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Disease Reporting: Additional Information for Medical Providers

Public Health relies on medical providers, school officials, and the public to notify us when they encounter cases or suspected cases of certain diseases or conditions.

Public Health Nurses (PHNs) investigate reported diseases and, as appropriate, involve epidemiologists, environmental health specialists, public health laboratories, or the health officer in their investigations.

The state of California requires doctors, surgeons, nurses, practitioners, coroners, dentists, veterinarians, administrators of health facilities and clinics to report cases or suspected cases of certain diseases and conditions to the local health department. Anyone in charge of public or private schools or preschools also must report cases or suspected cases of these diseases.

Download Forms

The Confidential Morbidity Report (CMR) forms listed below are used to report most reportable diseases and conditions. Some PDF files may require download before they can be opened.

  • To report all conditions except those listed below:
    CMR: CDPH 110A(PDF)
  • To report Tuberculosis (TB): 
    CMR: CDPH 110B(PDF)
    See Diseases and Conditions for more information
  • To report conditions which may impair the ability to operate a motor vehicle, such as lapses of consciousness or control, Alzheimer's disease: 
    CMR: CDPH 110C(PDF)
  • To report HIV/AIDS:
    See HIV/AIDS Reporting for more information
  • Submit reports to:
    Health Officer
    County of Lake
    Department of Health Services
    922 Bevins Court, Lakeport, CA 95453
    Phone: (707) 263-1090
    Fax:  (707) 263-4280

Reportable Diseases and Conditions

The following describes the reporting requirements for communicable diseases and is displayed here for your convenience, last updated July 27, 2022. This data was sourced from California Department of Health (CDPH), form CDPH110a.pdf. For the latest information, please visit CDPH.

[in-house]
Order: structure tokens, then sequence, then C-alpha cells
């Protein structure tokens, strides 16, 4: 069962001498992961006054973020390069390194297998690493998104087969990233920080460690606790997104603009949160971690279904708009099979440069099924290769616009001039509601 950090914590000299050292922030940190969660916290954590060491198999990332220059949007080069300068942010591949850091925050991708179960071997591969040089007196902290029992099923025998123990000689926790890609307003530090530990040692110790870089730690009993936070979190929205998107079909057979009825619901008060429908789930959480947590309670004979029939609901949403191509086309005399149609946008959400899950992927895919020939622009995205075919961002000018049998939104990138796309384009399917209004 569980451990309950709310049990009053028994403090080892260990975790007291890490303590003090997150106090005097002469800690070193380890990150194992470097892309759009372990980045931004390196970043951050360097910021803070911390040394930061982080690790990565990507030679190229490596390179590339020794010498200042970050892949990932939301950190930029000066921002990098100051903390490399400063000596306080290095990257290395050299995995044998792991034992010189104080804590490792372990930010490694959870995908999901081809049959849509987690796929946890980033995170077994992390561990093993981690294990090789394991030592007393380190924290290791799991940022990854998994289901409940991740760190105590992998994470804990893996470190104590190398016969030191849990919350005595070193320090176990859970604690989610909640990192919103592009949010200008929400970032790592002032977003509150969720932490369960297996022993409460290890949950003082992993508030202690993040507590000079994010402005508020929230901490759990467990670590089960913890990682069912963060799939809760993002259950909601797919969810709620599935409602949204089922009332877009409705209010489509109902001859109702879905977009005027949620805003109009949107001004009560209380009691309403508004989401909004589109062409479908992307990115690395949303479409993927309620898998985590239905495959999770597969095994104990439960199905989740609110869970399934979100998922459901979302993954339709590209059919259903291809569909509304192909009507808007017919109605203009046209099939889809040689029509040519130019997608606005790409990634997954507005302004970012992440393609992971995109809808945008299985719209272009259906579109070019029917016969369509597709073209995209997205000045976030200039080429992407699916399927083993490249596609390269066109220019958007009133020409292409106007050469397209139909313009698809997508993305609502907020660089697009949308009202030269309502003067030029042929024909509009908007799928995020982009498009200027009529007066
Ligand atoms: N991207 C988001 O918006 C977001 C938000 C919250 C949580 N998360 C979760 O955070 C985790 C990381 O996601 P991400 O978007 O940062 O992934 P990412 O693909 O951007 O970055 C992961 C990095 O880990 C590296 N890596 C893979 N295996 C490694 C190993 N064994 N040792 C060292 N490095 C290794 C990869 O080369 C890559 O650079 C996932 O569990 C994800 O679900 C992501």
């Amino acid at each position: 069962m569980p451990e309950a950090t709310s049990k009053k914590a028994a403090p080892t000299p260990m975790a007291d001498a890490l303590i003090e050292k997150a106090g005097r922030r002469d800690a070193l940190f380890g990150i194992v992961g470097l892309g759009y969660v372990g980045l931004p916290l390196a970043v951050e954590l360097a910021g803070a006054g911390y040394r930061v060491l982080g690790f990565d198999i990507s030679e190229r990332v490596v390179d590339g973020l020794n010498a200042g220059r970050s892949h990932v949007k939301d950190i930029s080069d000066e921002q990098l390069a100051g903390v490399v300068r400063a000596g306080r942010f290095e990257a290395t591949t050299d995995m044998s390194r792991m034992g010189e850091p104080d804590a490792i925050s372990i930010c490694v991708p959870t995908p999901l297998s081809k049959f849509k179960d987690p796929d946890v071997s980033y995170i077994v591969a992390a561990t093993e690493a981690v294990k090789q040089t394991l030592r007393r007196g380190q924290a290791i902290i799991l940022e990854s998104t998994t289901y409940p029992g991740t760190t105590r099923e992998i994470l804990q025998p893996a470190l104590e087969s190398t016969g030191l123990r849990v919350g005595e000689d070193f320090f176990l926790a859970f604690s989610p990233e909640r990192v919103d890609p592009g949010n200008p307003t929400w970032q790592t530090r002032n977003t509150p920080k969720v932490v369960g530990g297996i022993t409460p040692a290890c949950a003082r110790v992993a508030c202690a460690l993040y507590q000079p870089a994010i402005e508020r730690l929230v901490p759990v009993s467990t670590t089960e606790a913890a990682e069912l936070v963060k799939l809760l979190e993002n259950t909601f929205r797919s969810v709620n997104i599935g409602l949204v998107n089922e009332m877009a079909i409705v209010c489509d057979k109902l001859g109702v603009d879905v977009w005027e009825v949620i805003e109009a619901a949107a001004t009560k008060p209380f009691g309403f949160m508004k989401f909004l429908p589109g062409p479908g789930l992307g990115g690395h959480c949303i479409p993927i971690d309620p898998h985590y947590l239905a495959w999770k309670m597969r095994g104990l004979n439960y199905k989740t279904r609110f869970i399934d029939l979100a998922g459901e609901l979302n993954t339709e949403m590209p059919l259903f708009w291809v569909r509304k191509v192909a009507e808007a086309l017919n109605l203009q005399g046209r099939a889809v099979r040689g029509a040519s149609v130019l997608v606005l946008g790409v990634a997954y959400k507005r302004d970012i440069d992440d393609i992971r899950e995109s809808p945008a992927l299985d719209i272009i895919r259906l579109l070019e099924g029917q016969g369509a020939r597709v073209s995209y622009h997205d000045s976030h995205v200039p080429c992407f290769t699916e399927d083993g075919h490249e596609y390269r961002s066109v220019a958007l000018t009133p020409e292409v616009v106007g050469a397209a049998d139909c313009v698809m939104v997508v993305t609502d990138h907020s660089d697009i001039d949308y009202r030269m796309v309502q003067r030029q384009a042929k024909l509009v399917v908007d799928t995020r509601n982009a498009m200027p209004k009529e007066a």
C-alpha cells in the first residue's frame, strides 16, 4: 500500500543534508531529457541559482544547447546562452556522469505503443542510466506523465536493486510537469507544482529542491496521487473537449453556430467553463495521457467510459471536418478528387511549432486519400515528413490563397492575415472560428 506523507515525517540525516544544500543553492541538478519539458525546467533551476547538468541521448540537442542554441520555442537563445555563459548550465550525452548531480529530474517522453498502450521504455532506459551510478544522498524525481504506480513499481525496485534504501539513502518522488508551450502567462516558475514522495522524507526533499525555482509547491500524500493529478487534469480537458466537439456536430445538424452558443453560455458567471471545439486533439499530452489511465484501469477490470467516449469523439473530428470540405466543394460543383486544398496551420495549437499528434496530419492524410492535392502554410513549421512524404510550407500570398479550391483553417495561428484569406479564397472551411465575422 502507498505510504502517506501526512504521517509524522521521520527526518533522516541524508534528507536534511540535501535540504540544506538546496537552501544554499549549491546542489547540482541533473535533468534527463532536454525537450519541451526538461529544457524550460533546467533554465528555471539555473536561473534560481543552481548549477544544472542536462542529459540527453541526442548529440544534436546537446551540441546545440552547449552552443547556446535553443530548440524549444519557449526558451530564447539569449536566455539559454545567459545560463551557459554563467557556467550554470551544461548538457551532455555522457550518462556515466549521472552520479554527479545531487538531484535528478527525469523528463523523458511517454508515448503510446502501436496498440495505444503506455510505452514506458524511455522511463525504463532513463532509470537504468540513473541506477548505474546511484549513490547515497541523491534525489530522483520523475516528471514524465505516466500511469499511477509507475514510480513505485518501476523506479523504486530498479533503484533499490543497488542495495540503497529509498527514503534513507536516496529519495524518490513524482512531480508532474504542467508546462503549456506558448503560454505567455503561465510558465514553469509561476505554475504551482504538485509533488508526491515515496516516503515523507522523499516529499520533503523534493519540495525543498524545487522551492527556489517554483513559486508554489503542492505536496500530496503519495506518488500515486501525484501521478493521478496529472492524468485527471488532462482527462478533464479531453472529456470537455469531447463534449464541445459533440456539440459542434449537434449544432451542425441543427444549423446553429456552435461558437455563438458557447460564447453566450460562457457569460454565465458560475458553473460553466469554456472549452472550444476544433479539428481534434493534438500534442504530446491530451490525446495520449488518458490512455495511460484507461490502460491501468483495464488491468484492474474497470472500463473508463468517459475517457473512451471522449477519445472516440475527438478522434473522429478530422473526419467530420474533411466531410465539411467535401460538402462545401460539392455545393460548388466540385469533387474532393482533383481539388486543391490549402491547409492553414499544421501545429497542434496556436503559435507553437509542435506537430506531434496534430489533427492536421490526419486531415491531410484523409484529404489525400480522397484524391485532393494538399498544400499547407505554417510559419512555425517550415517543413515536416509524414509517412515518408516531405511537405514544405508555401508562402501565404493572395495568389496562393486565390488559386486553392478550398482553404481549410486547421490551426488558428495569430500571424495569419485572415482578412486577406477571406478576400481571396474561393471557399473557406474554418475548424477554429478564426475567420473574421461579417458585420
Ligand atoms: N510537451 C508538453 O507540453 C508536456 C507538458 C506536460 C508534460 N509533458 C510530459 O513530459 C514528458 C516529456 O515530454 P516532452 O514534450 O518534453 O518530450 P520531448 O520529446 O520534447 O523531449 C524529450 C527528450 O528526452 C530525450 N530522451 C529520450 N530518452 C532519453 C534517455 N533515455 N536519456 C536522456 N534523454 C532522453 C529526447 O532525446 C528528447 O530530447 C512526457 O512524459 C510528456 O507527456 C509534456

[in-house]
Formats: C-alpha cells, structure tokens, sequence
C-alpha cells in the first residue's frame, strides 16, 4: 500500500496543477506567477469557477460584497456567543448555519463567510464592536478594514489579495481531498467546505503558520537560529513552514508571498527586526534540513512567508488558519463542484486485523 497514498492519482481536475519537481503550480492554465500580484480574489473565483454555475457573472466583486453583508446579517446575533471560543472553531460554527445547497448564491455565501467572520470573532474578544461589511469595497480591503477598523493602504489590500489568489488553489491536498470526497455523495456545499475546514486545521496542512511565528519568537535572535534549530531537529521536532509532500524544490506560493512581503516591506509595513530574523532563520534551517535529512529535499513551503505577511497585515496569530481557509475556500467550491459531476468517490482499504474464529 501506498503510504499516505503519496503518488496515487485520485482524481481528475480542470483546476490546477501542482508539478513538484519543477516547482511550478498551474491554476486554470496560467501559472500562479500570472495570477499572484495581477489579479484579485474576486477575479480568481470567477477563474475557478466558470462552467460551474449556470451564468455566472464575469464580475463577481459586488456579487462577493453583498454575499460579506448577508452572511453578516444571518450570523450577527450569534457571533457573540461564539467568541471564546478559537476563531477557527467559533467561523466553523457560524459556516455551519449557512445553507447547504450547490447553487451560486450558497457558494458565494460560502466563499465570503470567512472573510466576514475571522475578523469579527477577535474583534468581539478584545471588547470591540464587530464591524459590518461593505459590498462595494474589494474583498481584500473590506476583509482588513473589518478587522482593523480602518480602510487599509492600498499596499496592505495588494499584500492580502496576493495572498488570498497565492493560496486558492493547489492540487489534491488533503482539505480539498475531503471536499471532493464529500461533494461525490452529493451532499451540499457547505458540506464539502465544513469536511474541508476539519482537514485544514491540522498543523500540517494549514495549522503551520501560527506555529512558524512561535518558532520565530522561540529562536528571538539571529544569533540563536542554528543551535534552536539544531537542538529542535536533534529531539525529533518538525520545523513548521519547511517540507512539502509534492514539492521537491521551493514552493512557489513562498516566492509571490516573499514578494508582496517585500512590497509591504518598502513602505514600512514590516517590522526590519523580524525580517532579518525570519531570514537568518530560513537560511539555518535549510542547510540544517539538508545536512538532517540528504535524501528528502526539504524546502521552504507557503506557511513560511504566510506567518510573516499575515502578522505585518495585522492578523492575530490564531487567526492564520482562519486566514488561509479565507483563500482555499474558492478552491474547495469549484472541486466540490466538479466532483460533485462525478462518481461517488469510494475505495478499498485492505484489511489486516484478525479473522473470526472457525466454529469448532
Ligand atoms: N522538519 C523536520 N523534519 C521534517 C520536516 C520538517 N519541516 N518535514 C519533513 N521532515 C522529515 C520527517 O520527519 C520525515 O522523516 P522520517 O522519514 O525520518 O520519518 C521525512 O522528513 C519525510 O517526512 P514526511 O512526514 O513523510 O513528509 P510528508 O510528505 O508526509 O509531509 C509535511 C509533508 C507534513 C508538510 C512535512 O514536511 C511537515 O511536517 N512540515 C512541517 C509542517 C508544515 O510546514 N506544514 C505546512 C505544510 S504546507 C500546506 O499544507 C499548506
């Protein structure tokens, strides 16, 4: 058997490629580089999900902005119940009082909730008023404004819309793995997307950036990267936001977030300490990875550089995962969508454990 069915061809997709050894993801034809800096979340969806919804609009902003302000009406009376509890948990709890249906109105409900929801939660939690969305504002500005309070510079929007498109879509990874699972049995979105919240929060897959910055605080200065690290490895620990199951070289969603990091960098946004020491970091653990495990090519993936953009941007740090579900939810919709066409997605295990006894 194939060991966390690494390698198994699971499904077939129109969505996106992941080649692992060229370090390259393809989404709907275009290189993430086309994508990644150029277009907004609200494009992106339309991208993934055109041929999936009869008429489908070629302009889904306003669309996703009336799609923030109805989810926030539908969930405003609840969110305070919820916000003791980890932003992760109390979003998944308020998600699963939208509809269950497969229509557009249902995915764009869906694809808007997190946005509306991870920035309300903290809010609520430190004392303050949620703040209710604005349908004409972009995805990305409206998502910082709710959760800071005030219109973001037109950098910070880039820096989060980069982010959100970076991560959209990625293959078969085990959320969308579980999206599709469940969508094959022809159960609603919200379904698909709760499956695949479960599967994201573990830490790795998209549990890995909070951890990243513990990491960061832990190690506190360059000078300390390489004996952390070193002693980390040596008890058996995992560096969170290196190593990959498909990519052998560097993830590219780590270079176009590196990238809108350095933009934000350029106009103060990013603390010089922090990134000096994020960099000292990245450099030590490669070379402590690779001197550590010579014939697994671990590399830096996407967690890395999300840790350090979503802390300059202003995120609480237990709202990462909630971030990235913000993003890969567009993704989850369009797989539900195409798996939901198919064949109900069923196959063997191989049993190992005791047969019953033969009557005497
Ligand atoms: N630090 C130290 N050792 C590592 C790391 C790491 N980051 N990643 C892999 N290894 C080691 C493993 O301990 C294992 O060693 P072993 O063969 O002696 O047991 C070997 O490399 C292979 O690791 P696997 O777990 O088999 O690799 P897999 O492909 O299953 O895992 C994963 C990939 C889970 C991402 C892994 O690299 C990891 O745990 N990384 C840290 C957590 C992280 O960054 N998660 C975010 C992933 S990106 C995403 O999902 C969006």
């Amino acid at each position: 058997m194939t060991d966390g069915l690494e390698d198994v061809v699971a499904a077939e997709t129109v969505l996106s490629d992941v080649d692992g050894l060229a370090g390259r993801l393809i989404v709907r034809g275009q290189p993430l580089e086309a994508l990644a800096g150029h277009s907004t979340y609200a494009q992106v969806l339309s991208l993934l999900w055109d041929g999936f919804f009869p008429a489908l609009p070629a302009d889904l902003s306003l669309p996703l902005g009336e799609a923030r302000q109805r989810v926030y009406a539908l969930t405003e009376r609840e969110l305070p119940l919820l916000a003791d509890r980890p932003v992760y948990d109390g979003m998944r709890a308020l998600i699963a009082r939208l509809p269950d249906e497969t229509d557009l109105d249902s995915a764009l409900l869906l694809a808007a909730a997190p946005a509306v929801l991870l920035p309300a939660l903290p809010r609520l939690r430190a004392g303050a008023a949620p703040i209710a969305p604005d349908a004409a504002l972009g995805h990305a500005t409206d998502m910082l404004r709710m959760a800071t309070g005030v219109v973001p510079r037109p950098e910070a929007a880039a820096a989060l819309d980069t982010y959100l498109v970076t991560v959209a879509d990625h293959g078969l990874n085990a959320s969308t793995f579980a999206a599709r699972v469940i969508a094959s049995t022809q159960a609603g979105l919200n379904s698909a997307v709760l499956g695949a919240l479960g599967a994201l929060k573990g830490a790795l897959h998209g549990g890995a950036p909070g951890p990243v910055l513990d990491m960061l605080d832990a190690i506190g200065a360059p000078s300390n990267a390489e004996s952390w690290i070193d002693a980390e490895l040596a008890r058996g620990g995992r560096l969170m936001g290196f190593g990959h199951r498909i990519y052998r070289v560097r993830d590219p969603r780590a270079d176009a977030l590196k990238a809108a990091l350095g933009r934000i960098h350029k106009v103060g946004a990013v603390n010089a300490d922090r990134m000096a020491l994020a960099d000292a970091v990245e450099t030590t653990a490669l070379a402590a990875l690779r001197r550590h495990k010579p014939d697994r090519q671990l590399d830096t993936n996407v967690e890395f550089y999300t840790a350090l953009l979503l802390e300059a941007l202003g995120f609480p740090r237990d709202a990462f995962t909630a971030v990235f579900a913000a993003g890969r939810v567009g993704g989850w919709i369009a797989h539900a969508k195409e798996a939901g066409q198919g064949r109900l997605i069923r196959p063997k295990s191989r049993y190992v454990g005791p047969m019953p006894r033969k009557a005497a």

Per Title 17, California Code of Regulations (CCR) §2500, §2593, §2641.5-2643.20, and §2800-2812

§2500. Reporting to the Local Health Authority

  • §2500 (b) It shall be the duty of every health care provider, knowing of or in attendance on a case or suspected case of any of the diseases or conditions listed, to report to the local health officer for the jurisdiction where the patient resides. Where no health care provider is in attendance, any individual having knowledge of a person who is suspected to be suffering from one of the diseases or conditions listed may make such a report to the local health officer for the jurisdiction where the patient resides.
  • §2500 (c) The administrator of each health facility, clinic or other setting where more than one health care provider may know of a case, a suspected case or an outbreak of disease within the facility shall establish and be responsible for administrative procedures to assure that reports are made to the local health officer.
  • §2500 (a)(14) ‘Health care provider’ means a physician and surgeon, a veterinarian, a podiatrist, a nurse practitioner, a physician assistant, a registered nurse, a nurse midwife, a school nurse, an infection control practitioner, a medical examiner, a coroner, or a dentist.

Useful Links

Urgency Reporting Requirements [17 CCR §2500(h)(i)]

Reporting expectations are listed in calendar days unless otherwise mentioned.

Reportable Diseases and Conditions

Unusual Conditions That Require Clinician Reporting

County of Lake Health Services depends on clinicians to identify and report infectious diseases. Clinicians may be the first to see a potential outbreak and their prompt notification to public health officials enables us to investigate and begin disease control activities as soon as possible. For some diseases every hour makes a difference in preventing illness and death.